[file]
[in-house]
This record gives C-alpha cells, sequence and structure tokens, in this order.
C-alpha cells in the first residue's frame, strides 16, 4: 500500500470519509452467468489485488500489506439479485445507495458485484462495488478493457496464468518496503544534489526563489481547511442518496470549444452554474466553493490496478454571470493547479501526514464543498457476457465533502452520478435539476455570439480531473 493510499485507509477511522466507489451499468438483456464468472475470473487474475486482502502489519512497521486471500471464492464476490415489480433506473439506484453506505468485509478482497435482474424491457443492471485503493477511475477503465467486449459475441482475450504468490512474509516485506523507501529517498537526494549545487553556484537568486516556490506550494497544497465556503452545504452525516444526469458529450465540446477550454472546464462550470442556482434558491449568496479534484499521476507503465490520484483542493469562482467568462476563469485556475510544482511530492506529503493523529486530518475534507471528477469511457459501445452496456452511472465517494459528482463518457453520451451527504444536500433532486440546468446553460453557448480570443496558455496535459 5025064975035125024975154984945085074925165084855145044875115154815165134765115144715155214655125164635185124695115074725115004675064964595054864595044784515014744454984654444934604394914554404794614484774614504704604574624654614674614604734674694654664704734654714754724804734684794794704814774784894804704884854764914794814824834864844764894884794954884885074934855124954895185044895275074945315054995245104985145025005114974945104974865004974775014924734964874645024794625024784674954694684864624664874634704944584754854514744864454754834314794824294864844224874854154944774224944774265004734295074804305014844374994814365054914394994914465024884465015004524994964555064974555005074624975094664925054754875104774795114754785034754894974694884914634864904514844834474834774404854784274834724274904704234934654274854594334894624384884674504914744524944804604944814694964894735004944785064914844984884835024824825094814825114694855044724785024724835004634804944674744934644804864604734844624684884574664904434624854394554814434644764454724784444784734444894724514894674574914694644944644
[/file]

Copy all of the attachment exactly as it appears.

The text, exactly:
[in-house]
This record gives C-alpha cells, sequence and structure tokens, in this order.
C-alpha cells in the first residue's frame, strides 16, 4: 500500500470519509452467468489485488500489506439479485445507495458485484462495488478493457496464468518496503544534489526563489481547511442518496470549444452554474466553493490496478454571470493547479501526514464543498457476457465533502452520478435539476455570439480531473 493510499485507509477511522466507489451499468438483456464468472475470473487474475486482502502489519512497521486471500471464492464476490415489480433506473439506484453506505468485509478482497435482474424491457443492471485503493477511475477503465467486449459475441482475450504468490512474509516485506523507501529517498537526494549545487553556484537568486516556490506550494497544497465556503452545504452525516444526469458529450465540446477550454472546464462550470442556482434558491449568496479534484499521476507503465490520484483542493469562482467568462476563469485556475510544482511530492506529503493523529486530518475534507471528477469511457459501445452496456452511472465517494459528482463518457453520451451527504444536500433532486440546468446553460453557448480570443496558455496535459 5025064975035125024975154984945085074925165084855145044875115154815165134765115144715155214655125164635185124695115074725115004675064964595054864595044784515014744454984654444934604394914554404794614484774614504704604574624654614674614604734674694654664704734654714754724804734684794794704814774784894804704884854764914794814824834864844764894884794954884885074934855124954895185044895275074945315054995245104985145025005114974945104974865004974775014924734964874645024794625024784674954694684864624664874634704944584754854514744864454754834314794824294864844224874854154944774224944774265004734295074804305014844374994814365054914394994914465024884465015004524994964555064974555005074624975094664925054754875104774795114754785034754894974694884914634864904514844834474834774404854784274834724274904704234934654274854594334894624384884674504914744524944804604944814694964894735004944785064914844984884835024824825094814825114694855044724785024724835004634804944674744934644804864604734844624684884574664904434624854394554814434644764454724784444784734444894724514894674574914694644944644